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3 reasons young homeowners may get turned down for loans

Patience and planning are likely best money moves for new homebuyer

By

Opening Credits
Columnist Erica Sandberg
Erica Sandberg is a prominent personal finance authority and author of "Expecting Money: The Essential Financial Plan for New and Growing Families." She writes "Opening Credits," a weekly reader Q&A column about issues for people who are new to credit, for CreditCards.com.

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Question for the CreditCards.com expert

Dear Opening Credits,
Hi, I'm 20 years old. I want to finance a motorcycle, and I want to get a loan for right around $6,000. I recently purchased a house. My monthly mortgage is $790. My annual income each month is $2,400. I also live with my fiancee, and her monthly income is around $1,300. We share all of our money. She pays $180 a month for a car loan, and I pay $78 a month for furniture, and those are all the extra payments we have. Both of our credit scores are around 700. I have never paid anything late and have no bad credit, yet when I apply for a small loan like this, I get denied every time. It seems so strange because this size of a loan is so easily affordable for us. Any ideas of how I could make this loan happen? -- Colby 

Answer for the CreditCards.com expert

Dear Colby,
You're a homeowner at the age of 20? Very impressive! It seems to me, though, that you already have a lot on your plate. In fact, it may appear that way to financial institutions, as well. Here's what's probably preventing them from agreeing to finance that motorcycle:

  1. A big, fresh mortgage. You didn't say what the sale price for the home was, but I'm estimating you borrowed somewhere between $100,000 and $150,000, depending on your down payment and interest rate. That's a large sum, and a bank will want to make sure you can handle that obligation before extending you another loan.
  2. Your credit score is too low. Assuming you're quoting a FICO score, 700 is decent. However, it may not be high enough for premium financing, which is what you want so you don't pay more for the bike than you have to. Understand how credit scoring works and then take steps to increase those numbers by about 50 points.
  3. Insufficient or unstable income. I gather that you and your fiancee are going in on the bike -- otherwise, you wouldn't have mentioned her credit score -- but lenders don't just look at scores and reports to make decisions. They also want to know you have the cash flow to support an additional loan payment. The employment information you both include on the applications will reveal affordability and stability. If the bank isn't confident that you have the extra funds, they'll hesitate.

The last point leads me to inquire about your entire financial picture. Though you list your combined loan obligations as mortgage, car and furniture, certainly there is much more to your monthly budget than that, right? To see if a motorcycle payment is even feasible, you must analyze whether or not you can really afford it. (And I hope you can. As a former rider, I understand the desire to get a shiny new bike.)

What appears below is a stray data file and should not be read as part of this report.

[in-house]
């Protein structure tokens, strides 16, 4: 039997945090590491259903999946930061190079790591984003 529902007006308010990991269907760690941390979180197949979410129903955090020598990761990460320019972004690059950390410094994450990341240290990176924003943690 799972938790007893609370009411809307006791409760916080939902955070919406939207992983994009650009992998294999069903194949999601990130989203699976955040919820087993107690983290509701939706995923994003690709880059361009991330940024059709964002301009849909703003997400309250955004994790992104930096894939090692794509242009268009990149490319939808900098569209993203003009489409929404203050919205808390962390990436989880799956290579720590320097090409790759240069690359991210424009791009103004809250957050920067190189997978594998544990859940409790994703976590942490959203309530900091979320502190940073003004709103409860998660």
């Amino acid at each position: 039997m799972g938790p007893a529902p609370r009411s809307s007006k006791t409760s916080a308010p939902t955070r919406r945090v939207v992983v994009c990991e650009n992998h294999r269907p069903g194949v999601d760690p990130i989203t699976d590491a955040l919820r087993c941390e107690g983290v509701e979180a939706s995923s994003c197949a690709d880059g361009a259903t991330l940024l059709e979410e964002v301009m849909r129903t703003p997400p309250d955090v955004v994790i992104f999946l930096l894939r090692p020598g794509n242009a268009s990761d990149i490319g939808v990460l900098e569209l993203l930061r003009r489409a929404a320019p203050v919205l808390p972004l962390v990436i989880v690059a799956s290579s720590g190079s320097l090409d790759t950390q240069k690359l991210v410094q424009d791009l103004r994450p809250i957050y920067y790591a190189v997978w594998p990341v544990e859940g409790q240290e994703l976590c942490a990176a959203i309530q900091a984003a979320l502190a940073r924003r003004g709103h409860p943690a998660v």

Using a comprehensive worksheet, list every monthly expense you have today and in the near future. Include the expenses that come up occasionally, such as gifts, home maintenance and car repairs. Estimate their annual costs, divide by 12, then include those figures into your budget. Be sure to add a savings figure, too. A standard rule is to save 10 percent of your net income for emergencies. So since you bring in $3,700, you should be tucking $370 away. That's not including the money you're saving for retirement because it comes out of your gross income -- as with an employee-sponsored plan such as a 401(k) -- and funding vacations and other big items.

If, after subtracting all of your monthly expenses from your income, you have at least the amount you'll need for the motorcycle payment remaining, then you can feel safe and secure that you can afford it.

After that, you've got to convince the banks that you can. That means taking a bit of time and letting them see how well you pay that mortgage. You didn't mention any credit accounts so I'm going to assume you don't have consumer debt. Keep it that way but do use the cards: You can bump up your credit score by charging regularly and paying in full and on time. 

Finally, you may want to slow down a bit, Colby. You've already done so much to be proud of. You've got a well-paying job, a new home, and soon-to-be wife. Avoid getting in over your head by owing too much money. There may be a little something else down the line who is very expensive ...

See related: Help for bad credit, Ways to squeeze more from your monthly budget, The 5 elements of a FICO score, What you need to know about credit scoring and reporting

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Published: April 28, 2010


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